Yum! China has now been spun off. And being a separate company should naturally fix many of its problems. But going forward, there are three things that still really concern me.
#1 – There is no free lunch in the China restaurant business.
How well you did in the past just doesn’t count for that much in China restaurants.
- Consumers change their preferences all the time. You continually need new menu items. And even then, successful brands and franchises in China simply fall out of favor sometimes.
- The competition is ruthless and there is little protection from it. Even Yum’s +7,500 outlets are just a tiny fraction of the millions of Chinese restaurants competing on a daily basis. As I tell my students, you don’t go to Kenya to compete in long-distance running and you don’t go to China to compete in restaurants. Both the Kenyans and Chinese restaurateurs will run you into the ground.
- There are also numerous external forces that can knock you down at any time – such as media attacks, changing government rules and food safety issues.If you are a market leader in Chinese restaurants, you will have a food scandal at some point.
Basically, Chinese restaurants are developing economy hyper-competition that never ends. It’s ruthless and you have to re-fight and re-win every single year.
#2 – Within this fight, management speed and ability are what matter the most.
KFC and Pizza Hut both are good franchises. That’s a big strength in China. It also helps that Chinese consumers just really like chicken (they don’t like hamburgers nearly as much).
Add to this that Yum China also has some economies of scale, mostly in marketing and in their operating systems. That gives them some protection from smaller rivals.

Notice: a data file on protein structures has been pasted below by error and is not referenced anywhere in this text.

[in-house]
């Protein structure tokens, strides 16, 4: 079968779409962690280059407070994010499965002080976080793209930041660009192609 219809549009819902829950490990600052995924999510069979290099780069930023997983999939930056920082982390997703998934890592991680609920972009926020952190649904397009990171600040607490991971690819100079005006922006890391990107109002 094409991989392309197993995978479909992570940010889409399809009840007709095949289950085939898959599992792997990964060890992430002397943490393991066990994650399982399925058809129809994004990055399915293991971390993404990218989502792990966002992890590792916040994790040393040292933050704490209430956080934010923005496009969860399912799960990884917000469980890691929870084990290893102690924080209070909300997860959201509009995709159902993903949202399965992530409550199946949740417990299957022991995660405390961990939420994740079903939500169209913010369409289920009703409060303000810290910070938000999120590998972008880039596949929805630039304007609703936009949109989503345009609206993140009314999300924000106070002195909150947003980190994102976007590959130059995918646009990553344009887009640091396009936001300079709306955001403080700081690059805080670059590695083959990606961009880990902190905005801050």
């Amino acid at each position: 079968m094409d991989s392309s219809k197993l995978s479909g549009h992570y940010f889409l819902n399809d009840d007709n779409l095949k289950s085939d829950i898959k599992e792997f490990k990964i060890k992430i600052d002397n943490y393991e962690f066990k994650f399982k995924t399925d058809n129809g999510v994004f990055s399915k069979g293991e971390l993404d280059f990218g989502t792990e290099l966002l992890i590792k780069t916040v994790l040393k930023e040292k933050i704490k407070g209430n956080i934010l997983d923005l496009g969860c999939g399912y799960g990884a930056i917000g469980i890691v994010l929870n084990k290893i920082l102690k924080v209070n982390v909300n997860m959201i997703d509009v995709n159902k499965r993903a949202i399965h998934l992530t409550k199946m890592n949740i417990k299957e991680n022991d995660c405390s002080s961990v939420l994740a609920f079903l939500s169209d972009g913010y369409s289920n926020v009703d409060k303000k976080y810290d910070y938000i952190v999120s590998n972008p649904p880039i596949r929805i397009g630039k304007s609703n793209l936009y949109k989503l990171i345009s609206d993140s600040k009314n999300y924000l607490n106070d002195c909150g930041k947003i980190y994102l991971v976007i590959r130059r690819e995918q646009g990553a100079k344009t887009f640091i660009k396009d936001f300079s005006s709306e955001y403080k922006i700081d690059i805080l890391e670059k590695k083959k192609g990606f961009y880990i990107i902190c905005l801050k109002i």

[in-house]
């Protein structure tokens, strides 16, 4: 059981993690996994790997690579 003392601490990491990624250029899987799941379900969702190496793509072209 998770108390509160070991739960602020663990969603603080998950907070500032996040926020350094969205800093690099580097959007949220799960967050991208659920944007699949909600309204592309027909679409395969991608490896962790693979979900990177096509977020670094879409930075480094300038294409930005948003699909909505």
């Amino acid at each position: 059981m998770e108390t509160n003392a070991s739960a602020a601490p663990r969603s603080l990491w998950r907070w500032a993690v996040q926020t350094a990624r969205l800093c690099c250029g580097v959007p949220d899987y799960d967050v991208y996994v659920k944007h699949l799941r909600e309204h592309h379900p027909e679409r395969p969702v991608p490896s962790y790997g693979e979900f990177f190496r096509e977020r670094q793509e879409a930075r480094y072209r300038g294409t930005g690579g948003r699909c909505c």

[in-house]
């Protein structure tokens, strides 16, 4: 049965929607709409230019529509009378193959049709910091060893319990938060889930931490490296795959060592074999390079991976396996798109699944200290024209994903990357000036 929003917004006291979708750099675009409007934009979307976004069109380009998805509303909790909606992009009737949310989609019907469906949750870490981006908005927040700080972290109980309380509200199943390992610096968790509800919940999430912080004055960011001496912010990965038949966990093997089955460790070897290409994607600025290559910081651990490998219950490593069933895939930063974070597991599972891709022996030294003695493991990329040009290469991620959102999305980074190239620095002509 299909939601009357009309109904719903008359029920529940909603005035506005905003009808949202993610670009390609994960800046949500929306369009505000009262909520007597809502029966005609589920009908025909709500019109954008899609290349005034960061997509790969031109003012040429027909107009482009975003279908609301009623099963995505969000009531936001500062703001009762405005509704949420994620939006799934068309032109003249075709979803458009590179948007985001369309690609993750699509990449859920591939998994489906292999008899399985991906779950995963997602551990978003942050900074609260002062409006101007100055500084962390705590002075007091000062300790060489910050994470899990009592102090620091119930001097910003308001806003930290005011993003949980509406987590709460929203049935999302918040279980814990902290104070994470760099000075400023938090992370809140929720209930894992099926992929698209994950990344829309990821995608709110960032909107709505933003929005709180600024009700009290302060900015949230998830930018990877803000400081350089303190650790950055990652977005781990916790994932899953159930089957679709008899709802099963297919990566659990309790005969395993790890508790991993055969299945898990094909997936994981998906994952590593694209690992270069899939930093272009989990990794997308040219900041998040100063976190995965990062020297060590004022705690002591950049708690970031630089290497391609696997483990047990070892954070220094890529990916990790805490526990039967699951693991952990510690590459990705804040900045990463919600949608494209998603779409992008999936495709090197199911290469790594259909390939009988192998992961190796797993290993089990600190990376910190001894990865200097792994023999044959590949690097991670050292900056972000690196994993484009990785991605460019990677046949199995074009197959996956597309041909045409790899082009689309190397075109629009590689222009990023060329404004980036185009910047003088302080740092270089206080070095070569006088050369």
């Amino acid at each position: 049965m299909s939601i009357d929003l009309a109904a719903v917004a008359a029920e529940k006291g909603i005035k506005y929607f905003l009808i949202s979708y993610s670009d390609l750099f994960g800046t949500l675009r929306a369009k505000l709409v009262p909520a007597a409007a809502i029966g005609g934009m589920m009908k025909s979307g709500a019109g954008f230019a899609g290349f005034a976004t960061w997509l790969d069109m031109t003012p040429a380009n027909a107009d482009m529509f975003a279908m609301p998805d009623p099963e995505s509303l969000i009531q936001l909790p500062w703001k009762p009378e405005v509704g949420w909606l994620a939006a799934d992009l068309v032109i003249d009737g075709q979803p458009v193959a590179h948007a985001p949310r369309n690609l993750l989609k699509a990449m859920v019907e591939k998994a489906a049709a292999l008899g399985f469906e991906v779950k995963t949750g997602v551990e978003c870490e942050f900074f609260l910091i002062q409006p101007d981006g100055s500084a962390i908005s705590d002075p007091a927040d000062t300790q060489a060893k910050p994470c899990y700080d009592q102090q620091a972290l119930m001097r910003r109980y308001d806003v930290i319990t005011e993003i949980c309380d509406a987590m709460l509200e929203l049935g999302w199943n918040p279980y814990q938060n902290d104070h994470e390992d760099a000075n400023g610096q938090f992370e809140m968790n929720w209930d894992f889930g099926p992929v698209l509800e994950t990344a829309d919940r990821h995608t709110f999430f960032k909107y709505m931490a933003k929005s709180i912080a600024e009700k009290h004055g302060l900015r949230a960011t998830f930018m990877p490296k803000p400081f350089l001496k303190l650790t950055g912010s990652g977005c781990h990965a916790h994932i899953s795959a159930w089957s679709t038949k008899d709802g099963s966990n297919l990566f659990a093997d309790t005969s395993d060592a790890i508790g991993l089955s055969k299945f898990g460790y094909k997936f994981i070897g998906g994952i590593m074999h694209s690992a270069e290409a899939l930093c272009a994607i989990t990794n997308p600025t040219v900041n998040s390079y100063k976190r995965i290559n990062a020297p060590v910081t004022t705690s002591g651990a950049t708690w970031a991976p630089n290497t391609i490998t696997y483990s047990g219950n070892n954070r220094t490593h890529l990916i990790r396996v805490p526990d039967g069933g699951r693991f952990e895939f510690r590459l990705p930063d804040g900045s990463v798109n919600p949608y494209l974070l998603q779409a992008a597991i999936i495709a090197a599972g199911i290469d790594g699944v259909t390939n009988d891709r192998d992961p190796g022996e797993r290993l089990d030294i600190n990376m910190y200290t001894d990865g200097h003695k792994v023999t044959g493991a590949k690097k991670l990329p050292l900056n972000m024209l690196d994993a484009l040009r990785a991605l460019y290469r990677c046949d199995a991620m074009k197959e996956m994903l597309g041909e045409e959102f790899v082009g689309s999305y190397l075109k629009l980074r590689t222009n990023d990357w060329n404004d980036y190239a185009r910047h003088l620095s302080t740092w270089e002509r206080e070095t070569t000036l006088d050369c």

But, despite these strengths, their market share is always going to be vulnerable. Their revenue can rise and fall (as we have seen). Whether their past successes continue will overwhelmingly depend on changing consumer preferences and local management ability.
And when you look at KFC’s China past success relative to other franchises, you can see it had a lot to do with now retired China Head Sam Su. His team simply outran and outperformed everyone else on the field. Note three things about Sam.
- He was local and understood the market. He was from Taiwan and had worked at P&G in Asia prior to joining KFC. And being Chinese / Taiwanese is an advantage. If you think it isn’t, you don’t understand China.
- He was able to act and react quickly. He radically changed the local KFC menu and was able to act relatively independently of HQ. He was also very well financed.
- He was committed long-term. He moved to KFC early in his career and spent +20 years on the ground in the PRC – building from 4 to +6,000 restaurants. This was not a corporate rotation for a few years. He was committed to China long-term.
So who is Yum’s proven China expert who will commit to the Mainland and fight for KFC there for the next 10 years?
Or more simply: Who is the new Sam Su?
#3 – Consumer preferences change pretty fast in China
This is sort of the big existential threat. What if younger Chinese consumers just don’t like pizza or fried chicken as much as their parents? You can add and change ancillary menu items like salads and deserts but if your customers fall out of love with your core menu, there isn’t really much you can do. I wrote an article about how this seems to be the problem with Mexican food and Taco Bell.
Fortunately, Chinese consumers really seem to love KFC’s fried chicken in particular. It’s crazy popular. But changing consumer preferences is always a risk in restaurants.
Those are my big three concerns for Yum! China. There is currently a lot of discussion about the move into third tier cities and expanding delivery service. I really don’t worry about those things as they are just another management challenge. And Yum China has been quite good at such challenges.
Thanks for reading. – Jeff
I write and speak about “how rising Chinese consumers are disrupting global markets – with a special focus on digital China”.
Photo by Matt Doughty, Creative Commons license link here.